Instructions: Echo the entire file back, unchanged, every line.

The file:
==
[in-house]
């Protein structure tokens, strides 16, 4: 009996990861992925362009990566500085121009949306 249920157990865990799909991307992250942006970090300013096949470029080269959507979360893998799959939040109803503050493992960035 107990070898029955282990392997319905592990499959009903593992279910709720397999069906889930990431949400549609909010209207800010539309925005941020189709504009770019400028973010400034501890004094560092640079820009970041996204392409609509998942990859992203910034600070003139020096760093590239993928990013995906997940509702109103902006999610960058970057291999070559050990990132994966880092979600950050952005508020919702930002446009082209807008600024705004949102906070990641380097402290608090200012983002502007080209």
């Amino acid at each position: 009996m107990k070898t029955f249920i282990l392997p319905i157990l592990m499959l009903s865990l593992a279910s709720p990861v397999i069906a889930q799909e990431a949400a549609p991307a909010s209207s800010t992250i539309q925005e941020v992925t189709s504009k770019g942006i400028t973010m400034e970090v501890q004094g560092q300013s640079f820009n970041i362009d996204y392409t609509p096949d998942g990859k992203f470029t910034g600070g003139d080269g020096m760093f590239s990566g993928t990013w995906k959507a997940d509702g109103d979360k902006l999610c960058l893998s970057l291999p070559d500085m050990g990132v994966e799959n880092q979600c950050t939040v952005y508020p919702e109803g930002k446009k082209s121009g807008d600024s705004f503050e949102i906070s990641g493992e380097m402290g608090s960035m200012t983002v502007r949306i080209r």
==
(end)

[in-house]
């Protein structure tokens, strides 16, 4: 009996990861992925362009990566500085121009949306 249920157990865990799909991307992250942006970090300013096949470029080269959507979360893998799959939040109803503050493992960035 107990070898029955282990392997319905592990499959009903593992279910709720397999069906889930990431949400549609909010209207800010539309925005941020189709504009770019400028973010400034501890004094560092640079820009970041996204392409609509998942990859992203910034600070003139020096760093590239993928990013995906997940509702109103902006999610960058970057291999070559050990990132994966880092979600950050952005508020919702930002446009082209807008600024705004949102906070990641380097402290608090200012983002502007080209």
């Amino acid at each position: 009996m107990k070898t029955f249920i282990l392997p319905i157990l592990m499959l009903s865990l593992a279910s709720p990861v397999i069906a889930q799909e990431a949400a549609p991307a909010s209207s800010t992250i539309q925005e941020v992925t189709s504009k770019g942006i400028t973010m400034e970090v501890q004094g560092q300013s640079f820009n970041i362009d996204y392409t609509p096949d998942g990859k992203f470029t910034g600070g003139d080269g020096m760093f590239s990566g993928t990013w995906k959507a997940d509702g109103d979360k902006l999610c960058l893998s970057l291999p070559d500085m050990g990132v994966e799959n880092q979600c950050t939040v952005y508020p919702e109803g930002k446009k082209s121009g807008d600024s705004f503050e949102i906070s990641g493992e380097m402290g608090s960035m200012t983002v502007r949306i080209r």